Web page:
Gen. Boykin on Air Force Sec. Nominee: Will She Protect Religious Liberty of Airmen?

By Michael W. Chapman | September 18, 2013 | 7:57pm EDT

Lt. Gen. (Ret.) William "Jerry" Boykin, executive vice president of the Family Research Council.

( – As President Barack Obama’s nominee for Air Force secretary, Deborah Lee James, testifies before the Senate Armed Services Committee on Thursday, senators need to confirm if she is committed to protecting the religious liberty of members of the Air Force, many of whom are facing religious persecution by their own commanders, said Lt. Gen. (Ret.) William G. “Jerry” Boykin, the executive vice president of the Family Research Council (FRC).

“My biggest concern is where she stands on religious liberty in the military because the Air Force has a particularly egregious problem right now,” Lt. Gen. (Ret.) Boykin told

In a new report, A Clear and Present Danger: The Threat to Religious Liberty in the Military, the FRC documents numerous cases of persecution against members of the U.S. military, many of them Air Force, for religious-related reasons. Most of the cases involve opposition to conservative Christian beliefs, reportedly including banning Bibles, labeling evangelicals and Catholics extremists, and trying to force a soldier to endorse gay marriage.

The concern over the persecution of military personnel who are Christian has led to legislation, in the House and Senate, that lawmakers want attached to the National Defense Authorization Act.  The White House, however, has threatened a veto over the measure.

Obama nominated Deborah Lee James to be the new Air Force secretary in early August. Jones, 54, has not served in the military but has worked for several defense contractors, including Science Applications International Corporation (SAIC) where she currently is president of the Technology and Engineering Sector. She also worked in government on the House Armed Services Committee and, from 1993-1998, was assistant secretary of Defense for Reserve Affairs.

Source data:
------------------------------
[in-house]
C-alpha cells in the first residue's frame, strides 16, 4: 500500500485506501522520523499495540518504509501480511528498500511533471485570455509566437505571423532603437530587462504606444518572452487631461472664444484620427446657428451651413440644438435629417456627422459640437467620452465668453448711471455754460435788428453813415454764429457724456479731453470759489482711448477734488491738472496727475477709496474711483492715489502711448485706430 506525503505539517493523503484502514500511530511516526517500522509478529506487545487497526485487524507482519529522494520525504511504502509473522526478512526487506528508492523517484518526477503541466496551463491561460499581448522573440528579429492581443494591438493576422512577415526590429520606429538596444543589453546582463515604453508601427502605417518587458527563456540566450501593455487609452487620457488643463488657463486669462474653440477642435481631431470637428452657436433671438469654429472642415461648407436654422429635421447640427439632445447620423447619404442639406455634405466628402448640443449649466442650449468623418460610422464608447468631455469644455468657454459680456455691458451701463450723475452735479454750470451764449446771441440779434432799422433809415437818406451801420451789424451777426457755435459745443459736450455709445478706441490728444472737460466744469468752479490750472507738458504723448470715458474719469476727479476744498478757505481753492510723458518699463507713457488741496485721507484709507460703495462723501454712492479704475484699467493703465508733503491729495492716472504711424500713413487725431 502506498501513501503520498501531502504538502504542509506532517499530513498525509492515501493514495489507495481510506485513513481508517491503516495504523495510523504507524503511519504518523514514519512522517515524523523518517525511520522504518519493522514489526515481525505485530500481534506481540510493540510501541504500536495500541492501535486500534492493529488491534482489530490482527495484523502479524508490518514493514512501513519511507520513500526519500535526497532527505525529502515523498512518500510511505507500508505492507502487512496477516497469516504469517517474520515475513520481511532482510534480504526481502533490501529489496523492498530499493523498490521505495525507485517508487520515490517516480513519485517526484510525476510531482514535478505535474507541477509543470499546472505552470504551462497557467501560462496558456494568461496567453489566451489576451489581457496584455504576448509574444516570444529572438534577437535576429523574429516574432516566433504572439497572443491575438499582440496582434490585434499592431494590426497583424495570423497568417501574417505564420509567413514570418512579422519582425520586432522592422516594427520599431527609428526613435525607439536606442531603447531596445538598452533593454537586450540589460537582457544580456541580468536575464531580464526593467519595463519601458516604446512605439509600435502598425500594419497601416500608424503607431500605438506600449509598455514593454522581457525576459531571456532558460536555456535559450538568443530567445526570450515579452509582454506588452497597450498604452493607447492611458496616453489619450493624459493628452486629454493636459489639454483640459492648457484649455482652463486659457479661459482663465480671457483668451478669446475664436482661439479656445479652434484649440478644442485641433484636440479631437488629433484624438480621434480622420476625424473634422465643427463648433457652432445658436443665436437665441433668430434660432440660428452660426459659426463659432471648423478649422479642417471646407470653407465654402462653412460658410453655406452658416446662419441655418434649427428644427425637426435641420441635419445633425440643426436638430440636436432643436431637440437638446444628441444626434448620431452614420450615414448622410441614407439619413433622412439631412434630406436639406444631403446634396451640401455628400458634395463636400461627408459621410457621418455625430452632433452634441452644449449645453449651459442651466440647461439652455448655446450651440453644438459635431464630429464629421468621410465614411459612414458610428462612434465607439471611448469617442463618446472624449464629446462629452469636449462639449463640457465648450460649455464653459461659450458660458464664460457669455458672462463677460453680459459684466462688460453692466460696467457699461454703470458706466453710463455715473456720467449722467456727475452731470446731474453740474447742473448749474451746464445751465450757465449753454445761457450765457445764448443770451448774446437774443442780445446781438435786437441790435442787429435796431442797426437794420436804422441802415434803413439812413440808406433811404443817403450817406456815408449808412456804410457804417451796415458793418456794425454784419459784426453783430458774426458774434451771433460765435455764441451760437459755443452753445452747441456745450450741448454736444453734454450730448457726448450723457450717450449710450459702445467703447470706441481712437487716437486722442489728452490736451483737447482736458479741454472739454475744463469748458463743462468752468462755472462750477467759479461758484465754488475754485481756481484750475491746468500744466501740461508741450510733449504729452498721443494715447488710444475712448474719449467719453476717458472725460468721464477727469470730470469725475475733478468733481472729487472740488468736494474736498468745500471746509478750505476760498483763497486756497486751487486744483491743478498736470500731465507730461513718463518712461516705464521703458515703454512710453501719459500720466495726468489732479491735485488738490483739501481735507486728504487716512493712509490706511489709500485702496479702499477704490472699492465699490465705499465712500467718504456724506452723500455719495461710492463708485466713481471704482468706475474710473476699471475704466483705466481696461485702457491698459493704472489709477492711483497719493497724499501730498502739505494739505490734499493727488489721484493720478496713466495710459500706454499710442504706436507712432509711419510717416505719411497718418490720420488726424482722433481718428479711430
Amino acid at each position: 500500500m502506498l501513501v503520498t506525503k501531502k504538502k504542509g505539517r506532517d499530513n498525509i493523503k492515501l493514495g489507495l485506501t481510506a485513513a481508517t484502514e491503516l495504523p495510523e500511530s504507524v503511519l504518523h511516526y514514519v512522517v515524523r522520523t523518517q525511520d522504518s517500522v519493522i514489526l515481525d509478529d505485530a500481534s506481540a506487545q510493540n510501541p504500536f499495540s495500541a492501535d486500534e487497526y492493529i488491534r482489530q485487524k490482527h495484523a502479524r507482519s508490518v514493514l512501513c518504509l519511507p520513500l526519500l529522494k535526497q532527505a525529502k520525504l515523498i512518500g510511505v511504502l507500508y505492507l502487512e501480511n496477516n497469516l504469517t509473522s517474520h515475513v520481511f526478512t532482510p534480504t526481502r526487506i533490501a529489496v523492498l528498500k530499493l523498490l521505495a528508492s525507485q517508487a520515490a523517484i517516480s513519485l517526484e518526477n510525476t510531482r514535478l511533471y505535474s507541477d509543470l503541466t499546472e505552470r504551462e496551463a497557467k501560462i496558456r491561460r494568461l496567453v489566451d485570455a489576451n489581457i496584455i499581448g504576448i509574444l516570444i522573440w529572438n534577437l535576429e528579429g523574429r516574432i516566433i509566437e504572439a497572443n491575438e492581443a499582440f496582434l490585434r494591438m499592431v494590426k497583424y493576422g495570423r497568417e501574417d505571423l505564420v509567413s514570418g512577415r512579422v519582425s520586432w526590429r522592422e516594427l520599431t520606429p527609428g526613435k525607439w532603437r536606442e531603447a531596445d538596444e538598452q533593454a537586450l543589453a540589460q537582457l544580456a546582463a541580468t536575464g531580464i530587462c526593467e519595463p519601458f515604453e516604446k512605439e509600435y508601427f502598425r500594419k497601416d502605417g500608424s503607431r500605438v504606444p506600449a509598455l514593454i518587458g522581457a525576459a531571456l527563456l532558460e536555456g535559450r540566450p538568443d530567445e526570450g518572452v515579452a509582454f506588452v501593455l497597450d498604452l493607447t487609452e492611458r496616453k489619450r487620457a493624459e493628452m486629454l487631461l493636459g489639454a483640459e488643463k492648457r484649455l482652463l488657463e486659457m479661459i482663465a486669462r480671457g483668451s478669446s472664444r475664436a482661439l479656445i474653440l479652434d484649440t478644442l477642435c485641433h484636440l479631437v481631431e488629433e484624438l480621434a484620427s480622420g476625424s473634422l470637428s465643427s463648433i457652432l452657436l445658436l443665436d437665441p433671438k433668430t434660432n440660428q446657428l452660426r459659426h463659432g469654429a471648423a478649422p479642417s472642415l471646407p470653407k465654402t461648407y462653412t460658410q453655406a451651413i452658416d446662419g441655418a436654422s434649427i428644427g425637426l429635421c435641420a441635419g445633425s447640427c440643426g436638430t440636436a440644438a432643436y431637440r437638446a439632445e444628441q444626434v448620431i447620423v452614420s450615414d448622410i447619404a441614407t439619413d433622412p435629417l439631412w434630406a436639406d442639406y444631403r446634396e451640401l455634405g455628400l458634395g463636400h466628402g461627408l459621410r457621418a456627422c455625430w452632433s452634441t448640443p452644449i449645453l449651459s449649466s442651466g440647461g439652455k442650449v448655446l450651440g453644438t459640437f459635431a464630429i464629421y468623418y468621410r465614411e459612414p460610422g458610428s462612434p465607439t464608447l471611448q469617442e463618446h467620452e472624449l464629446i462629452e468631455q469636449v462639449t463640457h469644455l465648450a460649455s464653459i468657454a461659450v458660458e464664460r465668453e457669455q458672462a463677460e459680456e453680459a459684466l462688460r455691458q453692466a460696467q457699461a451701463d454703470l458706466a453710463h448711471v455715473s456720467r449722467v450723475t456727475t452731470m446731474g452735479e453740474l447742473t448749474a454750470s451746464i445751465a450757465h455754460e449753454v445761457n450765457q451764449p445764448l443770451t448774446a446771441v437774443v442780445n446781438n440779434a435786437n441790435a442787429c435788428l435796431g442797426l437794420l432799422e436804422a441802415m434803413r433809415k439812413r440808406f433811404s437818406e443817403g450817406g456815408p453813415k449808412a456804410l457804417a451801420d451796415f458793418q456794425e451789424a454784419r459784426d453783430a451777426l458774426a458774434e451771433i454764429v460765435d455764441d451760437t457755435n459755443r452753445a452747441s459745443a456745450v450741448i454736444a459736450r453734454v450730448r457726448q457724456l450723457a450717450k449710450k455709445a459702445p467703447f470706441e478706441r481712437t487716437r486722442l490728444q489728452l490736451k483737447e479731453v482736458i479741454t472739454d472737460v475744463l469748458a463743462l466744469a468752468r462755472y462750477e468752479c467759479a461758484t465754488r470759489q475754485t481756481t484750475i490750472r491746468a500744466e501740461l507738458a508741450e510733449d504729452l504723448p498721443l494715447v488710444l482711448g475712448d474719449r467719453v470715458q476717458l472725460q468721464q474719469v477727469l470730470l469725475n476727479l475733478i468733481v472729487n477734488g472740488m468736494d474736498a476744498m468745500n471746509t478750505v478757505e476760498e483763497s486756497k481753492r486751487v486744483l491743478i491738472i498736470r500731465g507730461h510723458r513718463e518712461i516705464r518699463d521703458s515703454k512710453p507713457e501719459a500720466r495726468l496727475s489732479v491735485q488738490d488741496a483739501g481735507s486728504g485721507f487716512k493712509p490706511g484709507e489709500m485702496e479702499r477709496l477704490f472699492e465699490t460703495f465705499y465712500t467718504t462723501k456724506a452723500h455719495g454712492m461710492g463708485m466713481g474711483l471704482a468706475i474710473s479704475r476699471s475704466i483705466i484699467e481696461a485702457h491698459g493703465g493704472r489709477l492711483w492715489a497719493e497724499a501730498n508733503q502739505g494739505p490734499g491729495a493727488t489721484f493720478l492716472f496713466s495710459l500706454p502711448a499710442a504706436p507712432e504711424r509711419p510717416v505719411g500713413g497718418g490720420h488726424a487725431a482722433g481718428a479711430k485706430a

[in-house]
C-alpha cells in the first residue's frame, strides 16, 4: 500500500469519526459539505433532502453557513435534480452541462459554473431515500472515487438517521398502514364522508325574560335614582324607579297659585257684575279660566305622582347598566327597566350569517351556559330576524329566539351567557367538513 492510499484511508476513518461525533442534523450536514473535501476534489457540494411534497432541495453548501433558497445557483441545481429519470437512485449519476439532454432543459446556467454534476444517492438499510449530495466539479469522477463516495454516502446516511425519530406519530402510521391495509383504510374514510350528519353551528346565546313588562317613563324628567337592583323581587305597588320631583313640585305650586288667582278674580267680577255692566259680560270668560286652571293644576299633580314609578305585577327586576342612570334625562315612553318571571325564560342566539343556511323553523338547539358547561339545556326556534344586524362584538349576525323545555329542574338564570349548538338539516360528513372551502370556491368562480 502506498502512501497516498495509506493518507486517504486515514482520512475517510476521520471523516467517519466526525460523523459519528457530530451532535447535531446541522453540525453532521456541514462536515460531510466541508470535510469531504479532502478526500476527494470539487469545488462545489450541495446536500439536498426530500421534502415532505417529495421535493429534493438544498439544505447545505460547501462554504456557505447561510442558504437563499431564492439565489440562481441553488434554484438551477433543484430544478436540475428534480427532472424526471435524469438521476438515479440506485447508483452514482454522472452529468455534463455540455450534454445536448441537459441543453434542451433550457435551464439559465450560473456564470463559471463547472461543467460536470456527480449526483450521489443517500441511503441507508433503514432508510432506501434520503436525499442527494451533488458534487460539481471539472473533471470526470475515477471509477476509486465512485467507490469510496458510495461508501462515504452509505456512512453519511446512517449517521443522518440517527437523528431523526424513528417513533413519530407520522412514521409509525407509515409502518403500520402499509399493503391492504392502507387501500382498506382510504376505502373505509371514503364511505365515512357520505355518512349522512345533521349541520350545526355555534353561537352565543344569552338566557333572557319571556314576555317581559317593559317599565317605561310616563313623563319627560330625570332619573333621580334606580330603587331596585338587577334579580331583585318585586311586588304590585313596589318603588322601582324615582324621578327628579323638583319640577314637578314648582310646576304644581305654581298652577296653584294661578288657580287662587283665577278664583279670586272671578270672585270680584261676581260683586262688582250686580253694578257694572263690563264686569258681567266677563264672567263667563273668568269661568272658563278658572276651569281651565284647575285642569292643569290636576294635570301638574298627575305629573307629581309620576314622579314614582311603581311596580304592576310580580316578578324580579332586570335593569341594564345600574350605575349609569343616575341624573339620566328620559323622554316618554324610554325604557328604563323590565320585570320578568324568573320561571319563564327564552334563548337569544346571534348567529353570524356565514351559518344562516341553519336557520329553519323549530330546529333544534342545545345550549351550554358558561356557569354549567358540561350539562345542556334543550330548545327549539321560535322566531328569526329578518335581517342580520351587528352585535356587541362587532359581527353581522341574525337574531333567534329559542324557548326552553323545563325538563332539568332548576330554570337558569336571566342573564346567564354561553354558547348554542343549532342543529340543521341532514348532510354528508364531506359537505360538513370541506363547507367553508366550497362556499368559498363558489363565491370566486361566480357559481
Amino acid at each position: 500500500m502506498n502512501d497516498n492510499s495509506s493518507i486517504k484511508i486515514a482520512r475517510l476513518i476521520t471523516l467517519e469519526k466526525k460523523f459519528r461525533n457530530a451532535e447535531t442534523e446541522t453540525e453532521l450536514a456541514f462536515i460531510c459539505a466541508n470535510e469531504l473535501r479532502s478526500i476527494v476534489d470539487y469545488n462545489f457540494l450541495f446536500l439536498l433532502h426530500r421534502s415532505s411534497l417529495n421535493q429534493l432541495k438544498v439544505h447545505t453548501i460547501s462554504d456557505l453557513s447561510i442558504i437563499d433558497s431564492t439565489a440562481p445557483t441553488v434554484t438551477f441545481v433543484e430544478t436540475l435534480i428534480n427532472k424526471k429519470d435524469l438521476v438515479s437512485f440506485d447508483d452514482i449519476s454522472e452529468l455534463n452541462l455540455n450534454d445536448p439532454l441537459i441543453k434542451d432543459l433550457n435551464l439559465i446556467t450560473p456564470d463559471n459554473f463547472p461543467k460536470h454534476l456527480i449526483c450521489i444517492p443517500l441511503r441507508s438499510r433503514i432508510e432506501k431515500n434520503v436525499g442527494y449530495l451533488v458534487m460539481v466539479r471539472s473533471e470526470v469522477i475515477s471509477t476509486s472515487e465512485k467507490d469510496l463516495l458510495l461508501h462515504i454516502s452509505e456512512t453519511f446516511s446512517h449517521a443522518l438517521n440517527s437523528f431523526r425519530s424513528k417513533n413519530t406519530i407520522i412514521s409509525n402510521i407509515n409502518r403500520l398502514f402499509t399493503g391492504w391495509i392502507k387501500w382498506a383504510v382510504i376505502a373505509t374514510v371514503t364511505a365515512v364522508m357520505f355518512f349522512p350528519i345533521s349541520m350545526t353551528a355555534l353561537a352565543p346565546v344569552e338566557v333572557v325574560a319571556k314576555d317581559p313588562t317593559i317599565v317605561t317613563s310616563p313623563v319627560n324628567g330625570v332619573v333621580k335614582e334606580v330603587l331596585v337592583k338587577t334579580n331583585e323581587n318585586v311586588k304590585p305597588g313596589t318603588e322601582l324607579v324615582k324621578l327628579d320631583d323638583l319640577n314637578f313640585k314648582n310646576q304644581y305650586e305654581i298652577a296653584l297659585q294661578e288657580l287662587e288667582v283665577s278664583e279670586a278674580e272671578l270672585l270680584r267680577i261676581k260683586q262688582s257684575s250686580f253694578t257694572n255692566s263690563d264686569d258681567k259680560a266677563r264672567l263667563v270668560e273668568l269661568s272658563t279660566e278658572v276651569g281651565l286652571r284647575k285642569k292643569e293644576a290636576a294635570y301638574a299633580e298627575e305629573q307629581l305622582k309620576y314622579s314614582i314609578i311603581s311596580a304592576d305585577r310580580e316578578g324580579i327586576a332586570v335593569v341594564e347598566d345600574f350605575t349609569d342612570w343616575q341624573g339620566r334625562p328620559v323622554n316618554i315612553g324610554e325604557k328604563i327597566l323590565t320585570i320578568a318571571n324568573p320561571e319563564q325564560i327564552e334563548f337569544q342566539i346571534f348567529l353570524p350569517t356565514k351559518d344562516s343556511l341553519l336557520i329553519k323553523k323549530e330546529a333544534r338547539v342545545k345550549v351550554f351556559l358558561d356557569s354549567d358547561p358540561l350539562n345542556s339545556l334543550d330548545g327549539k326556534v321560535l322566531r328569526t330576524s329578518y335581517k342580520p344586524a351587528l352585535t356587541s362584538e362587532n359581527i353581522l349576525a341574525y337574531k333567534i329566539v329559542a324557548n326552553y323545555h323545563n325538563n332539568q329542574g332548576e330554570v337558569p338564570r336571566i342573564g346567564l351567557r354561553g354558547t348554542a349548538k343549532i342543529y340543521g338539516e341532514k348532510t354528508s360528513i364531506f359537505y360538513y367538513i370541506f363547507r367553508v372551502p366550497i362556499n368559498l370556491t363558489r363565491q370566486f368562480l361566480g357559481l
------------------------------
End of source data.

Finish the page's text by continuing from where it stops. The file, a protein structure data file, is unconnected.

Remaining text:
When asked Boykin whether he thinks James should be confirmed by the Senate, he said, “There’s not a lot available in terms of information on positions she’s taken. Now, I do not believe it is necessary for someone to have served in the Air Force or any other service to be the secretary of the Air Force. I think it’s helpful if they have served but I don’t think it is necessary for them to have served.”

Deborah Lee James, President Obama's nominee for Air Force secretary.

“I think the key question is: What are her capabilities?” said Boykin. “Does she have the leadership skills to be able to be the secretary of the Air Force at a very critical time when we’re dealing with so many issues? And, furthermore, does she put national security as a first priority? And if the answer to both of those is yes, then all other things being equal, I see no reason why she shouldn’t be confirmed.”

“My biggest concern is where she stands on religious liberty in the military because the Air Force has a particularly egregious problem right now,” said Boykin, who served in the Army for 36 years, commanded all the Green Berets, and was one of the original members of Delta Force.

Concerning what the senators should ask James, Boykin said, “We want to know if she would be an advocate for allowing military members to live their faith, not just to believe in certain things. And, we think that there’s right now a problem in the Air Force where we see the constant infringements on those liberties. “